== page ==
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Marvel Answers Their Questions...

Everyday heroes still look pretty superheroic to me...hmmm...

Who is Gus Beezer? Finally, Marvel answered that question, along with several other teasers they released to the web over the last couple of weeks. Not only that, there's still more to come.

But first, in the "Can't Beat the PR On This One" Department, Bill Jemas proudly announced a long-rumored project: 411.

Scheduled for release on April 9, 2003, the three issue anthology will focus on peace. According to Jemas, it will be "協illed with true and fictional stories of everyday heroes who are trying to bring peace to their part of the world, featuring the work of contributing writers and artists from Cleveland to Croatia協rom Hollywood to Hong Kong."

Among those contributors are many names from outside the industry, including Pulitzer and Tony-winning playwright Tony Kushner. Providing the introduction to the whole thing is Dr. Arun Gandhi. If you're wondering, yes, that is the Gandhi's grandson, and co-founder of the M.K. Gandhi Institute for Nonviolence.

Like I said, you can't beat the PR on this one. And it's pretty much critic-proof, as the mere effort is noble. With the kind of talent involved, though, it's also likely to be excellent. (And fairly priced, too, at only $3.50 per issue.)

Continuing in their real worldish vein, Marvel also announced the start of The Call as a continuing series. Chuck Austen and Patrick Oliffe will continue what they started in the publisher's recent series of mini-series about "the Marvel Universe's everyday heroes." I'll admit, I failed to pick up that this book took place in the regular MU, and from the cover by Gabriel Del'Otto, I think I missed a lot.

And now, back to those teasers:

Appropriately enough, Marvel has named this April deluge "Tsunami," which may or may not actually appear as a logo, like Marvel Knights, on all the books under its sway. A mix of old and new characters, Tsunami books are united in their efforts to bring a touch of manga to Marvel.

As many readers guessed, among the projects is a re-launch of Namor. The surprise comes from its approach: the early years of the avenging son of Atlantis, written by Bill Jemas and Andi Watson. To be released bi-weekly, the title gets to debut under the rubric of the quarter comics deal, so at least the sampling will be easy.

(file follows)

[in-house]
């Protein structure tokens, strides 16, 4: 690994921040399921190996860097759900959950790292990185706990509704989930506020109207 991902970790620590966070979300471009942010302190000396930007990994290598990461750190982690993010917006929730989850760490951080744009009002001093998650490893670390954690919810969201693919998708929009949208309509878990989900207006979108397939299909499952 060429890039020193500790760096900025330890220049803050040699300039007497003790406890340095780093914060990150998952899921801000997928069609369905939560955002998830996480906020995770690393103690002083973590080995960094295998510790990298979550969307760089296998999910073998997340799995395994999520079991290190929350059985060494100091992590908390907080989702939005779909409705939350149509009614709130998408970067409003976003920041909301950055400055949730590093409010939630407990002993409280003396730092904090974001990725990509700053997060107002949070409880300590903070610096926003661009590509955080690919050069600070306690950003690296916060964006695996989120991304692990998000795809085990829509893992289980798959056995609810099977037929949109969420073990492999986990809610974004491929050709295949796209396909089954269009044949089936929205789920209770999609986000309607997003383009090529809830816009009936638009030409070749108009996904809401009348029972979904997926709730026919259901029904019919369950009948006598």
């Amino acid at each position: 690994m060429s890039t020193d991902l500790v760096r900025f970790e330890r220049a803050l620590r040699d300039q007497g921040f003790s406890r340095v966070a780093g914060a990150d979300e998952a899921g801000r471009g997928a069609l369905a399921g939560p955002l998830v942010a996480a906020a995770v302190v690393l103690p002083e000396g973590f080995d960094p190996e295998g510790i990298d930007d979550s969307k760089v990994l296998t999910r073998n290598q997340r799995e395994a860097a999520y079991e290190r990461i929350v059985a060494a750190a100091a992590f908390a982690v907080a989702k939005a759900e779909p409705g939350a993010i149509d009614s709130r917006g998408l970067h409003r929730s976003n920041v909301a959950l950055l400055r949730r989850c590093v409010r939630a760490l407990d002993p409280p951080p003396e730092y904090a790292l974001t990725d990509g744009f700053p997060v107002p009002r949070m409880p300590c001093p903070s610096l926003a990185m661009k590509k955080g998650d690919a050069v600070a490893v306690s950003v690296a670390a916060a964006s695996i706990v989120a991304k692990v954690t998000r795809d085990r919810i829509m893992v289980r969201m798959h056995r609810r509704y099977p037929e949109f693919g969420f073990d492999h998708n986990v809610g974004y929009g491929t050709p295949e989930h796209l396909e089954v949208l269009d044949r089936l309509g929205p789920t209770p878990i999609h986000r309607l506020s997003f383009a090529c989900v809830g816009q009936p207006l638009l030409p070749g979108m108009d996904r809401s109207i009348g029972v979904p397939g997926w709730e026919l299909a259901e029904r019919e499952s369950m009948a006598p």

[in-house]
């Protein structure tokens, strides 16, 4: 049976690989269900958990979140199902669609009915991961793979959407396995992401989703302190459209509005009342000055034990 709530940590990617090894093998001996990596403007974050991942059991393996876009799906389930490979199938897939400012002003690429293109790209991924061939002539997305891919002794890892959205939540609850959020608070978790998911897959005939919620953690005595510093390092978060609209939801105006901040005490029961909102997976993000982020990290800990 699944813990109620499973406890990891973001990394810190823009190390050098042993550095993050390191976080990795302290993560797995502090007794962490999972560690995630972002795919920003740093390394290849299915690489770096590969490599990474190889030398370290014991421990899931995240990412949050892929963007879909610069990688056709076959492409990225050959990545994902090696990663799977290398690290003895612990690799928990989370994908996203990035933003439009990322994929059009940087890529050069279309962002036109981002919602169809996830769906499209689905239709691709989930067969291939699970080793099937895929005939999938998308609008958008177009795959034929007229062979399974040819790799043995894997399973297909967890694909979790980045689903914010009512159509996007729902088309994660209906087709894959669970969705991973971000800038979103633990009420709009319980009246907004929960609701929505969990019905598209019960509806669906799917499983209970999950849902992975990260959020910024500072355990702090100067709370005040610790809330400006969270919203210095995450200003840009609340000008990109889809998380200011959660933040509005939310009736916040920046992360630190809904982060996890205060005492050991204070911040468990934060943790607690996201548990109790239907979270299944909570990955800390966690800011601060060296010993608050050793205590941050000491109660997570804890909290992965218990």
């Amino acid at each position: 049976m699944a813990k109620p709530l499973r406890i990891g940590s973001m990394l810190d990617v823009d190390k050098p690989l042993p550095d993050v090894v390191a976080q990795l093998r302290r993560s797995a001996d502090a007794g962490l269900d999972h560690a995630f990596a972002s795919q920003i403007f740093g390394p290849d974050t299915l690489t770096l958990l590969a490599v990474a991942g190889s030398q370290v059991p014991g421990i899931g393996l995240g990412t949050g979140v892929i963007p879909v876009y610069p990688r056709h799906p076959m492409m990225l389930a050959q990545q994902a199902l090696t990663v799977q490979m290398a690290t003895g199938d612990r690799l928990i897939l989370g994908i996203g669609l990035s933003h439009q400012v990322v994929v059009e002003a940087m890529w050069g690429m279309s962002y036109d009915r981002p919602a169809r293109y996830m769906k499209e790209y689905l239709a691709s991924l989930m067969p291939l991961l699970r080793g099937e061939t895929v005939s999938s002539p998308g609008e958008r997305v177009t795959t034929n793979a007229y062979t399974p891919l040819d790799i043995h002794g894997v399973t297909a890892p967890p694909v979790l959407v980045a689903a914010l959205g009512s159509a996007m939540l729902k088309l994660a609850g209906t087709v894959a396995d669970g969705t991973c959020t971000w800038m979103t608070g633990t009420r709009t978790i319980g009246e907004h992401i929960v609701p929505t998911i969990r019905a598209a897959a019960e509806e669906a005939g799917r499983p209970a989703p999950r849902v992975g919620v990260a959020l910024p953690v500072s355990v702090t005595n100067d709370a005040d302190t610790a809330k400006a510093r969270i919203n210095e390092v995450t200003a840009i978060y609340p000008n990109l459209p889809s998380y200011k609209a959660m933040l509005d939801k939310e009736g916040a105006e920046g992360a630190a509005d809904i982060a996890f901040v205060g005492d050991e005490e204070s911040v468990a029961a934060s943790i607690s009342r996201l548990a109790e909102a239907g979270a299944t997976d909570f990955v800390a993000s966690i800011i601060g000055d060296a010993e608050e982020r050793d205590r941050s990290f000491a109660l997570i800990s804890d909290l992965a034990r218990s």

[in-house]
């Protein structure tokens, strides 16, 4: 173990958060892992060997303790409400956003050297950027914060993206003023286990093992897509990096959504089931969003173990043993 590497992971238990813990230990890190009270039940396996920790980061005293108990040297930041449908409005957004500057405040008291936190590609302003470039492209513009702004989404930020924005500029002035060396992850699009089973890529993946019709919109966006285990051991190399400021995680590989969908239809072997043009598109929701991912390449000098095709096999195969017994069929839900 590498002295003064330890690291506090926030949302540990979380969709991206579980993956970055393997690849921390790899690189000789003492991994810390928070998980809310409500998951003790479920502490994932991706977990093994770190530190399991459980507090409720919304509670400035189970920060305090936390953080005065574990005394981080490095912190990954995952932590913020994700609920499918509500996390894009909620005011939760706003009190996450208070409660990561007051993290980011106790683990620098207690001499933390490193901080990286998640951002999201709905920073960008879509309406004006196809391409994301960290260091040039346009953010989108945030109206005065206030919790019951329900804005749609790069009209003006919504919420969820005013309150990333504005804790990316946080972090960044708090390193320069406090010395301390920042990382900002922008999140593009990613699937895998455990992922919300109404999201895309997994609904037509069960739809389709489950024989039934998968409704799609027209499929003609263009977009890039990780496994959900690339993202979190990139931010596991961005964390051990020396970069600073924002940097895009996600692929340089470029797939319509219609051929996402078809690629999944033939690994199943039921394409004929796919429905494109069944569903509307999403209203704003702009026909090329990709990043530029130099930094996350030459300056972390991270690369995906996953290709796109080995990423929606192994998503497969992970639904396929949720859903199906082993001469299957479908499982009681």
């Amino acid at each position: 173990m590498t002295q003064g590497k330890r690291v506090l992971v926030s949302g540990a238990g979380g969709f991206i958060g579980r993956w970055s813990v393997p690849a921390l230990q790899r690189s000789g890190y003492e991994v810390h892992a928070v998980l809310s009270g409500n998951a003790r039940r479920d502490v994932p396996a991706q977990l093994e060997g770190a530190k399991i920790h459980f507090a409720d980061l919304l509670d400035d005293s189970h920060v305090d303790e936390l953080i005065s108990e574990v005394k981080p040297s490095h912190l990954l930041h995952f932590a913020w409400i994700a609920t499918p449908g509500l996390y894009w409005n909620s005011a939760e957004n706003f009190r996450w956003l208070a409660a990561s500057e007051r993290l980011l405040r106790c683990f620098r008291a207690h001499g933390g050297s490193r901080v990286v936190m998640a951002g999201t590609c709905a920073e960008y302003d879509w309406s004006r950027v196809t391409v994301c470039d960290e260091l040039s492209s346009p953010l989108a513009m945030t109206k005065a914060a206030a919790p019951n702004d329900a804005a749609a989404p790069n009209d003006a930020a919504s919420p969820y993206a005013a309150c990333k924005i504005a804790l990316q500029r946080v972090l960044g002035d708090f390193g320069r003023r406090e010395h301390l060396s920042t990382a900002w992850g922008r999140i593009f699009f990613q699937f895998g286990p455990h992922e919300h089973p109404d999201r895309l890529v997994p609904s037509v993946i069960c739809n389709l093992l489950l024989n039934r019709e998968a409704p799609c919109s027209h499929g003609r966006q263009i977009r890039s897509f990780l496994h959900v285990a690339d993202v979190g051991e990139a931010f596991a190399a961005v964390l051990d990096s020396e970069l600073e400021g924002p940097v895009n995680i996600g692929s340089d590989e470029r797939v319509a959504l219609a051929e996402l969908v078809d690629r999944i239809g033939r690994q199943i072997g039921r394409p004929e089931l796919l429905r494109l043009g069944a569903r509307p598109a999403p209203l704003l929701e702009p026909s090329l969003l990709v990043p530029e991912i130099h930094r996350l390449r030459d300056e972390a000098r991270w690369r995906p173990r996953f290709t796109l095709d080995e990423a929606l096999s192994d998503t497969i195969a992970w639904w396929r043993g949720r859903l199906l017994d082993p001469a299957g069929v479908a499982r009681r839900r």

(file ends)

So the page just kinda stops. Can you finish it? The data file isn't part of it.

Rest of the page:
"4321匢gnition" turns out to be a Human Torch solo mini-series by Karl Kesel and Skottie Young. It promises to redefine the character. My only problem with that is that Mark Waid and Mike Wieringo have already been doing a bang-up job of that in the regular Fantastic Four book.

Who has the sillier hair?
The more obvious launches include a Venom mini-series, which promises a darker, more back to basics approach to the character, and a look at Mystique. One that many had thought was Dr. Doom ("Marvel's Newest Hero Has a Big Secret") turns out to be a damaged Sentinel. But as writer Sean McKeever admits, it's still "卆bout a boy and his giant robot," a clever way for Marvel to warp a long-standing manga tradition into the Marvel Universe.

In a non-manga vein, writer Gail Simone (who gives us all at Fanboy Planet hope) teams with artist Jason Lethcoe for three related one-shots under the title The Marvelous Adventures of Gus Beezer. Young Gus is an ordinary kid in the Marvel Universe who fantasizes about meeting his heroes, and the line between "real" life and Gus' inner one often blurs with hopefully funny results. As I called it last week, this one is an unabashed (and overdue) attempt to produce a real all-ages book for Marvel, but that will specifically appeal to younger readers.

(Simone gives us hope because she started out as an internet columnist, and a damned good one. And now she's living the dream.)

All in all, this makes April a potentially expensive month, but an interesting one. Is it all gold? We'll see.

Derek McCaw

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